30. 30. Lebso M, Anato A, Loha E: Prevalence of anemia and associated factors among pregnant women in Southern Ethiopia: A community based cross-sectional study. PloS one 2017, 12(12):0188783.
  31. 31. Kefiyalew F, Zemene E, Asres Y, Gedefaw L: Anemia among pregnant women in Southeast Ethiopia: prevalence, severity and associated risk factors. BMC research notes 2014, 7(1):771.
  32. 32. Getachew M, Yewhalaw D, Tafess K, Getachew Y, Zeynudin A: Anaemia and associated risk factors among pregnant women in Gilgel Gibe dam area, Southwest Ethiopia. Parasites & vectors 2012, 5(1):296.
  33. 33. Addis Alene K, Mohamed Dohe A: Prevalence of anemia and associated factors among pregnant women in an urban area of eastern Ethiopia. Anemia, 2014:7.
  34. 34. Alem M, Enawgaw B, Gelaw A, Kena T, Seid M, Olkeba Y: Prevalence of anemia and associated risk factors among pregnant women attending antenatal care in Azezo Health Center Gondar town, Northwest Ethiopia. J Interdiscipl Histopathol 2013, 1(3):137–144.
  35. 35. Debre Markos Referral Hospital: Information and statistics office. Debre Markos Referral Hospital, Debre Markos, 2016.
  36. 36. Federal Democratic Republic of Ethiopia Central Statistical Agency: Population projection of Ethiopia for all regions at Wereda level from 2014–2017. Federal Democratic Republic of Ethiopia Central Statistical Agency, 2013.
  37. 37. Swindale A, Bilinsky P: Household dietary diversity score (HDDS) for measurement of household food access: indicator guide. Washington, DC: Food and Nutrition Technical Assistance Project, Academy for Educational Development. 2006.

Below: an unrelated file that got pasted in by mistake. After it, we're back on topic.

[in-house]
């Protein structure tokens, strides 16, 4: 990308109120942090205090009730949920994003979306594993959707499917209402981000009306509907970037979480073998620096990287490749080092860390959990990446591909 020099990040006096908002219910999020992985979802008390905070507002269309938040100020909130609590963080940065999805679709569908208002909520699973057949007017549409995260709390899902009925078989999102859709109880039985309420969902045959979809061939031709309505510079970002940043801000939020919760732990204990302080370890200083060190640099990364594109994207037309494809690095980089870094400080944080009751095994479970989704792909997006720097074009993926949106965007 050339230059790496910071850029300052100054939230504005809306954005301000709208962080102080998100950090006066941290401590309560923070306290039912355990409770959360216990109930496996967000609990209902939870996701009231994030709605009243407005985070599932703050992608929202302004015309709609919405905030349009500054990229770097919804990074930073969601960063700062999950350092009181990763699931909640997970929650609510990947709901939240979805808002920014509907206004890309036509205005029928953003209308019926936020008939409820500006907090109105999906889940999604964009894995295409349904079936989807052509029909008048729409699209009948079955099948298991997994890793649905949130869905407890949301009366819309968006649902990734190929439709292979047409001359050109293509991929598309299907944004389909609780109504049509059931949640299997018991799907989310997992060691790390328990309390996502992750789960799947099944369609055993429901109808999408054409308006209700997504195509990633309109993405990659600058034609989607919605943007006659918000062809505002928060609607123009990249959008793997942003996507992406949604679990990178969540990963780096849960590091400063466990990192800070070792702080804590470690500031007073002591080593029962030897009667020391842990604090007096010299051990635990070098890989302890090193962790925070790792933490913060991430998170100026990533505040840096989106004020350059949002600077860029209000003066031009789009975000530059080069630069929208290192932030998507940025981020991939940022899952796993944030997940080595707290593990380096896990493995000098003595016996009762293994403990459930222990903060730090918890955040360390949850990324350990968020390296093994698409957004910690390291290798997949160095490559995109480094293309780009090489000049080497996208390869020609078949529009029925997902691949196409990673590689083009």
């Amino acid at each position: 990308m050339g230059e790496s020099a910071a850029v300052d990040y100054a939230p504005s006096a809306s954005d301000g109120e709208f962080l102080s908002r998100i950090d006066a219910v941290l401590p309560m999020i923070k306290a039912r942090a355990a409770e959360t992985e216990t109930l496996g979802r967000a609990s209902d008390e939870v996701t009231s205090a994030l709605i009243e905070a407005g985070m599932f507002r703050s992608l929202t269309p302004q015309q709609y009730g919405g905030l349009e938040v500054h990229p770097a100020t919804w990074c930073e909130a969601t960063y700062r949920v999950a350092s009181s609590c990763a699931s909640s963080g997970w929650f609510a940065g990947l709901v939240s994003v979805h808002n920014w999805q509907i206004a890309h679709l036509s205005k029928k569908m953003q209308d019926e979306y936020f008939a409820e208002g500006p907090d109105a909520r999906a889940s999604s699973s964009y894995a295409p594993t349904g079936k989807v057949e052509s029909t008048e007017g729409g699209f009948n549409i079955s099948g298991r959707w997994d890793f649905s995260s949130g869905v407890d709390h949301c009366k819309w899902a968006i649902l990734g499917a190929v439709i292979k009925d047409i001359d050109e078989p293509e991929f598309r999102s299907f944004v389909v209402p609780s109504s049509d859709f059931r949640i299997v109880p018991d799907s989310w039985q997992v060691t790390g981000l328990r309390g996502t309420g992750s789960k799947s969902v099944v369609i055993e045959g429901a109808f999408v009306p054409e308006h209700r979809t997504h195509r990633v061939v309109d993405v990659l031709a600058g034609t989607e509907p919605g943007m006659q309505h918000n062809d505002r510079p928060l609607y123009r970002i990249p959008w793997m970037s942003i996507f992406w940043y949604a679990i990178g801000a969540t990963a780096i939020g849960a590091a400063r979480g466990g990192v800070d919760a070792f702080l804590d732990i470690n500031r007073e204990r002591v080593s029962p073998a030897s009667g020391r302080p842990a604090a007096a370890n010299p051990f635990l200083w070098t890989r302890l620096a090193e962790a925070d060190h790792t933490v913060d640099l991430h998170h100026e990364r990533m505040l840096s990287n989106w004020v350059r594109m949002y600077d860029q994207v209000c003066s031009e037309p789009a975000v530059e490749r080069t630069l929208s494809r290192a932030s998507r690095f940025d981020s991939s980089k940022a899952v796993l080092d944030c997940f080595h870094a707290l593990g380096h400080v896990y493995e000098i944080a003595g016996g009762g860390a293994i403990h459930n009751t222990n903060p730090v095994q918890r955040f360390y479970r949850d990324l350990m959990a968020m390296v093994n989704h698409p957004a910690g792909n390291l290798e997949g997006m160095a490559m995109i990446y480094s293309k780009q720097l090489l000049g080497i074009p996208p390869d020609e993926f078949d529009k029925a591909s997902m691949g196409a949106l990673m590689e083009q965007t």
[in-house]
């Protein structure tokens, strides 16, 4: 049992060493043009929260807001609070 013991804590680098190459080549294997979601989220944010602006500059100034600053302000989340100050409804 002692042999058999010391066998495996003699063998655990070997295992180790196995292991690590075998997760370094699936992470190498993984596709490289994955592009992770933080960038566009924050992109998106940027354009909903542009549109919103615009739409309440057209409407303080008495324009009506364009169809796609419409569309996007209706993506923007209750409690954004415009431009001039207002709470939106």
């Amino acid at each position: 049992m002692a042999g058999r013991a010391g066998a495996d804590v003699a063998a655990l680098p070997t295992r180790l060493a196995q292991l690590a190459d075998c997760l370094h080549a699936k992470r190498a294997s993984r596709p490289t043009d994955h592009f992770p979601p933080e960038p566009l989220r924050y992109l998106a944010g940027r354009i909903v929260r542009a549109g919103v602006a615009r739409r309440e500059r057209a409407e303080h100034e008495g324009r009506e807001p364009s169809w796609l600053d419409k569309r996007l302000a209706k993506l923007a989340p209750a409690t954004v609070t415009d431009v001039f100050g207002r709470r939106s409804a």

38. 38. Kennedy G, Ballard T, Dop MC: Guidelines for measuring household and individual dietary diversity: Rome: Food and Agriculture Organization of the United Nations; 2011.
  39. 39. Cogill B: Anthropometric indicators measurement guide. 2003.
  40. 40. Ferro-Luzzi A, James W: Adult malnutrition: simple assessment techniques for use in emergencies. British Journal of Nutrition 1996, 75(1):3–10. pmid:8785188
  41. 41. World Health Organization: Prevention and management of severe anaemia in pregnancy: report of a technical working group. Geneva: WHO, 1993.
  42. 42. Nestel P: Adjusting hemoglobin values in program surveys. Washington, DC: International Nutritional Anemia Consultative Group. International Life Sciences Institute, 2002.
  43. 43. Casemore D, Armstrong M, Sands R: Laboratory diagnosis of cryptosporidiosis. Journal of Clinical Pathology 1985, 38(12):1337–1341. pmid:2416782
  44. 44. Ridley D, Hawgood B: The value of formol-ether concentration of faecal cysts and ova. Journal of Clinical Pathology 1956, 9(1):74. pmid:13306797
  45. 45. World Health Organization: Bench aids for the diagnosis of intestinal parasites. Geneva: World Health Organization; 1994.
  46. 46. Ejeta E, Alemnew B, Fikadu A, Fikadu M, Tesfaye L, Birhanu T, et al: Prevalence of anaemia in pregnant womens and associated risk factors in Western Ethiopia. Food Science and Quality Management. 2014; 31:82–91.
  47. 47. Bekele A, Tilahun M, Mekuria A: Prevalence of anemia and Its associated factors among pregnant women attending antenatal care in health institutions of Arba Minch town, Gamo Gofa Zone, Ethiopia: A Cross-sectional study. Anemia 2016;2016:9. pmid:27022481
  48. 48. Gedefaw L, Ayele A, Asres Y, Mossie A: Anaemia and associated factors among pregnant women attending antenatal care clinic in Walayita Sodo town, Southern Ethiopia. Ethiopian journal of health sciences 2015, 25(2):155–164. pmid:26124623
  49. 49. Obse N, Mossie A, Gobena T: Magnitude of anemia and associated risk factors among pregnant women attending antenatal care in Shalla Woreda, West Arsi Zone, Oromia Region, Ethiopia. Ethiopian journal of health sciences 2013, 23(2):165–173. pmid:23950633